Fennel-recipe
Fennel (or Florence fennel to be more precise) has a mild anise flavour that softens with cooking.

Fennel is not a vegetable commonly grown in Iran. Once in a while if I were lucky I would find a few small bulbs at the exotic fruit and veg stalls of my favourite market in Tehran. Living in the UK now I often have some in the fridge for making my Tomato & Fennel Salad with Vegan Pistachio Pesto or my favourite fennel, orange and olive salad with balsamic vinegar dressing.

Tumble thistle (kangar in Persian, akkoub in Arabic, kenger in Turkish, kereng in Kurdish) grows all over the place in the Middle East and is widely used in Persian, Armenian, Kurdish, Turkish and Levantine cuisines. This plant is related to artichoke and cardoon. While the edible part of the artichoke plant is its flower bud, cardoons are grown for the celery-like leaf stalks. Kangar, however, is the young shoot of the plant that has barely reached the ground level. The grown plant is very thorny and inedible.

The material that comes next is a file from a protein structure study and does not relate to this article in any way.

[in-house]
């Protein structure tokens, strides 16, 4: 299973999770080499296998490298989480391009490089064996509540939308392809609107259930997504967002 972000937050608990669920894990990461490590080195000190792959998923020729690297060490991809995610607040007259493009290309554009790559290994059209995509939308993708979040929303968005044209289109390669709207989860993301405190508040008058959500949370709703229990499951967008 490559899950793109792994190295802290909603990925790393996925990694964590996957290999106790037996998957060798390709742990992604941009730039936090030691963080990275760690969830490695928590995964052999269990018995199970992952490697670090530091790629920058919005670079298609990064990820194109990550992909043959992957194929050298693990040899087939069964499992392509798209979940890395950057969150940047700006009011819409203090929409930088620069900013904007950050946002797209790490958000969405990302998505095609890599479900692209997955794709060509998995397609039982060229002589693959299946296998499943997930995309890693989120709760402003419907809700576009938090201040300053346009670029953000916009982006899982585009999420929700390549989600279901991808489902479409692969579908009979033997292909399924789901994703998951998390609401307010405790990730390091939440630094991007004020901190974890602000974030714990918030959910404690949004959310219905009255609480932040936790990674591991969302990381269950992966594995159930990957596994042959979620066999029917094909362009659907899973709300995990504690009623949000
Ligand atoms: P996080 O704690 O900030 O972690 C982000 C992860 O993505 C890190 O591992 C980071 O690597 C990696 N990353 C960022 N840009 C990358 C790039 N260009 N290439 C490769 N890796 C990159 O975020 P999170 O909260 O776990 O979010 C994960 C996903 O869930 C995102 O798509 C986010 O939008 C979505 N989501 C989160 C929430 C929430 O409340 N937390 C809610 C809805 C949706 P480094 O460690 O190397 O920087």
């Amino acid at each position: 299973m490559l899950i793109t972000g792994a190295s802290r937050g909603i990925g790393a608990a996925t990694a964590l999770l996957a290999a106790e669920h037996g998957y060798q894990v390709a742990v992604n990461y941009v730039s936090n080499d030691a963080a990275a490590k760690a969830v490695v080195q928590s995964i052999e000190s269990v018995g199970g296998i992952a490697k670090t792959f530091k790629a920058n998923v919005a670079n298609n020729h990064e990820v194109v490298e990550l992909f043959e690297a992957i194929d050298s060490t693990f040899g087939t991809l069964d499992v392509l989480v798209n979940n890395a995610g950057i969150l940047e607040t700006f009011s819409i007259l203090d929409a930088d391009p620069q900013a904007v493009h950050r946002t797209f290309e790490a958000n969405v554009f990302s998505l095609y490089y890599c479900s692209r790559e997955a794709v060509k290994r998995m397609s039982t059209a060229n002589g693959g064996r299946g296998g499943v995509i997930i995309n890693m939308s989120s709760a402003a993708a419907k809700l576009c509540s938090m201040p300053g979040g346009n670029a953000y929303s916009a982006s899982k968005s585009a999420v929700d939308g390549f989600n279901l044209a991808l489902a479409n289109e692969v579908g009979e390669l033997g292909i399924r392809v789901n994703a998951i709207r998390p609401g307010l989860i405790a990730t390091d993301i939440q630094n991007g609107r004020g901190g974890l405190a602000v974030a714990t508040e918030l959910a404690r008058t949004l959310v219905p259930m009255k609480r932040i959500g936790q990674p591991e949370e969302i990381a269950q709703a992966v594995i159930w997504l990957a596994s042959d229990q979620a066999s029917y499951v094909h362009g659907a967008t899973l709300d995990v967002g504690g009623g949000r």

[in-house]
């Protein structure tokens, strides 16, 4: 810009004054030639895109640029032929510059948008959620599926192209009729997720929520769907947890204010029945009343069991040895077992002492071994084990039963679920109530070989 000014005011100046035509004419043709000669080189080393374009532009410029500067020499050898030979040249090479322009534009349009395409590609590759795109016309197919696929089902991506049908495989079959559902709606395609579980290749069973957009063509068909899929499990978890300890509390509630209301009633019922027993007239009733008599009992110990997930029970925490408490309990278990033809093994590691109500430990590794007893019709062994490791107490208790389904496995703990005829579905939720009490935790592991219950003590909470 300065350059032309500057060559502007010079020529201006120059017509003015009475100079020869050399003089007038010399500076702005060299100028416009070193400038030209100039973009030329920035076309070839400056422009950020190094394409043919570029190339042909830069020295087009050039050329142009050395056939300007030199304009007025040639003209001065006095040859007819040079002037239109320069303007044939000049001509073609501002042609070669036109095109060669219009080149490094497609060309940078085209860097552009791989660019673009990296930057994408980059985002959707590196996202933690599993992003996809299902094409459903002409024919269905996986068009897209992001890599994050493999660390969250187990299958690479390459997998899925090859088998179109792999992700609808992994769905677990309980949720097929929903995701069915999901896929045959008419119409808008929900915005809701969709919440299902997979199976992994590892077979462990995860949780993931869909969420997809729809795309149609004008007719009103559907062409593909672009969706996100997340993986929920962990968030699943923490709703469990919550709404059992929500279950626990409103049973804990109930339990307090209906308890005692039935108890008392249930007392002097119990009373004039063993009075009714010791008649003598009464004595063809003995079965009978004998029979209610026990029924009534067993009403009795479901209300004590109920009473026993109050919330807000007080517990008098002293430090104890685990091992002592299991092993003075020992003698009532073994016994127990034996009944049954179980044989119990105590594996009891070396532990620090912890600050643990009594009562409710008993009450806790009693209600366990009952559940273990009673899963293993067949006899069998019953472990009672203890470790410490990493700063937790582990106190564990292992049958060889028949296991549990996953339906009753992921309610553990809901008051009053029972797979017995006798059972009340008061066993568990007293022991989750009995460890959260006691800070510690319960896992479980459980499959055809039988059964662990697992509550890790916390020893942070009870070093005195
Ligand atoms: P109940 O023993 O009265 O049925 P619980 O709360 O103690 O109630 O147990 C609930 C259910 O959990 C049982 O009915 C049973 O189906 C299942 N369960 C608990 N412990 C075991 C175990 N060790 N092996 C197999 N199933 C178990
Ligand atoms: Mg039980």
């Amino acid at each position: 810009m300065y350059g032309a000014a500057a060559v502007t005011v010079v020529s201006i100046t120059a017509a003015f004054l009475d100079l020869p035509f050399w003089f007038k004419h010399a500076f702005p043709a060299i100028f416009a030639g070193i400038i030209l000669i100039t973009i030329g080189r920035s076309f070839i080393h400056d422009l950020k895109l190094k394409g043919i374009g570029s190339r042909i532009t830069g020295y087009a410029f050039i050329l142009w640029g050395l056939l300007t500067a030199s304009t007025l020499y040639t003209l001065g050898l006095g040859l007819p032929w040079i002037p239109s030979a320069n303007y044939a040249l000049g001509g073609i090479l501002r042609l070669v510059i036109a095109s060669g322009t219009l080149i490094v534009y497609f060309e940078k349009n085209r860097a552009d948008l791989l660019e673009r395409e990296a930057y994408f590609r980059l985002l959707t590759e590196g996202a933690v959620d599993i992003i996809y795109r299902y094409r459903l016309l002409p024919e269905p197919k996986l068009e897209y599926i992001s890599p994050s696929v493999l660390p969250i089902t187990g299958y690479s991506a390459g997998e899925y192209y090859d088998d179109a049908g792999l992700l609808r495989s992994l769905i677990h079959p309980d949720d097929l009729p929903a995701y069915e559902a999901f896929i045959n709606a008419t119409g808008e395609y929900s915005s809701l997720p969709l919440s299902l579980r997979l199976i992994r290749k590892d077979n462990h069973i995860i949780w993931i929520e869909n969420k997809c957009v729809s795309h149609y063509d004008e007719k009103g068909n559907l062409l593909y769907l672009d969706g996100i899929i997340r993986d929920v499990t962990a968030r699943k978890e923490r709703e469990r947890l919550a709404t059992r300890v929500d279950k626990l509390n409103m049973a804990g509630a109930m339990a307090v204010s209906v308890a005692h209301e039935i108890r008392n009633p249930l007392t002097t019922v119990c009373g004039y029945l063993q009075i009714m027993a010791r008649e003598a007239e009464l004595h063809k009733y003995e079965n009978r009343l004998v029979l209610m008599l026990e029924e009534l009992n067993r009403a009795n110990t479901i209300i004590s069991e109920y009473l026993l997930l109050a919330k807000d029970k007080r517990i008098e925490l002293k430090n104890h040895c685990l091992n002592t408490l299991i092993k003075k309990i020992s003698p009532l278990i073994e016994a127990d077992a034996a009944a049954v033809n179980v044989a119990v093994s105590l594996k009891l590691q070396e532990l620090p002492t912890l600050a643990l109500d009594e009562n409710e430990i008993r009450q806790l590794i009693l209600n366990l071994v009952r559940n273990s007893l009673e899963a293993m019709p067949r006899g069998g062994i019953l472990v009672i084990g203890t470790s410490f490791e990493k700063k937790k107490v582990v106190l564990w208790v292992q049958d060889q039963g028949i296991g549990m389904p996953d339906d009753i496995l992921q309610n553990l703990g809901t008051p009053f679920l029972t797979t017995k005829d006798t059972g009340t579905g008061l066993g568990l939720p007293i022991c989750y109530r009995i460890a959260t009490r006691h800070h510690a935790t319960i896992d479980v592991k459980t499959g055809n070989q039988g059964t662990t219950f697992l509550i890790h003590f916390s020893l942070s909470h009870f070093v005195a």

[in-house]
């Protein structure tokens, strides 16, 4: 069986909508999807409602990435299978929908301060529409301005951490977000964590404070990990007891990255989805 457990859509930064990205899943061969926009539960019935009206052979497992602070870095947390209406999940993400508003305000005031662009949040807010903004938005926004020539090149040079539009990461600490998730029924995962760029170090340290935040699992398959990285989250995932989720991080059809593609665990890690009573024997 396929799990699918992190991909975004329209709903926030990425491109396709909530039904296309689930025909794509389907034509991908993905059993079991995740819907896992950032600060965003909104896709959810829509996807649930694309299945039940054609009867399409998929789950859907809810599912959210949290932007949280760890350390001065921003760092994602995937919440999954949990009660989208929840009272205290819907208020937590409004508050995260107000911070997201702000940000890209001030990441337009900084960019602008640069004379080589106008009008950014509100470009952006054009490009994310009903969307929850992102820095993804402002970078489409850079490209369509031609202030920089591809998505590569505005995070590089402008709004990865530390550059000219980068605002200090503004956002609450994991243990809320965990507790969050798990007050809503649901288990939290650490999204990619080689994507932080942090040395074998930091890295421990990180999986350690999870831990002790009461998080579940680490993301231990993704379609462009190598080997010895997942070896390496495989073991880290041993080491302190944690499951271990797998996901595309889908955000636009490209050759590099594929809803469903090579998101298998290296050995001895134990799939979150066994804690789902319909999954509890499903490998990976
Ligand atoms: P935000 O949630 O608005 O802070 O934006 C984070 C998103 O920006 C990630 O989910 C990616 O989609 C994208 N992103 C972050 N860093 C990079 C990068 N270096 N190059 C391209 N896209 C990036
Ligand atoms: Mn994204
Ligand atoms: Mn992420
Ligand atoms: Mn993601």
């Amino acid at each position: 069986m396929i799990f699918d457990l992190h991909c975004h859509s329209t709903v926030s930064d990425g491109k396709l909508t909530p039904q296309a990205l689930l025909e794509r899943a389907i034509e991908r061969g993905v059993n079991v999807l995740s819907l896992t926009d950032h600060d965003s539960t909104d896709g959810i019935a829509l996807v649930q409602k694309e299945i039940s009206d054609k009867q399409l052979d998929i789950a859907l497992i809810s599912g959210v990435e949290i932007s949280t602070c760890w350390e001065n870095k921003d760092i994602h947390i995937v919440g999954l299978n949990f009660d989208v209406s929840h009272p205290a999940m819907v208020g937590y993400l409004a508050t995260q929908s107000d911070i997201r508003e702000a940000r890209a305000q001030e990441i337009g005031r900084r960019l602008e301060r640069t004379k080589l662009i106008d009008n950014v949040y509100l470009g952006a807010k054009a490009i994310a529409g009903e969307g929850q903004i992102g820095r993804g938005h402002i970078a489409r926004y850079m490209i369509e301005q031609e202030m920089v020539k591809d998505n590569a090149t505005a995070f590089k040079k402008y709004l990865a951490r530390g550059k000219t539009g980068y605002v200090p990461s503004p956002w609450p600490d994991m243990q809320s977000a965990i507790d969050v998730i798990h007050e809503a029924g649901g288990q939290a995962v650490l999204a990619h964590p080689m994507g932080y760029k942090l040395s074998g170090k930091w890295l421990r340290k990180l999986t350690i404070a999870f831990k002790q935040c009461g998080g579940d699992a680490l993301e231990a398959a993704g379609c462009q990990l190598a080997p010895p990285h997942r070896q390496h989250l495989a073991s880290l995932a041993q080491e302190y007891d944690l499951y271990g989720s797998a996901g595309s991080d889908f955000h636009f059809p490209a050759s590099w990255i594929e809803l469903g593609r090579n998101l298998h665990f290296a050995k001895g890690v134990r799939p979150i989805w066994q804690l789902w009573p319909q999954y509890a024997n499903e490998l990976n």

kangar
Young wild thistle shoots are very thorny at the top and need a lot of cleaning. They are available for a short time during spring. Young thistle shoots (top) and grown plant (bottom).

This amazing seasonal wild vegetable is quite neutral in flavour but becomes very tasty with cooking. It’s also believed to have lots of health benefits. I must admit that the flavour of cooked fennel wasn’t the same as kangar but I’m so happy I trusted my instincts because the combination of caramelised fennel and yoghurt turned out really delicious. It’s the kind of flavour Iranians like very much. A dish of cooked vegetables with yoghurt, often with garlic too, is called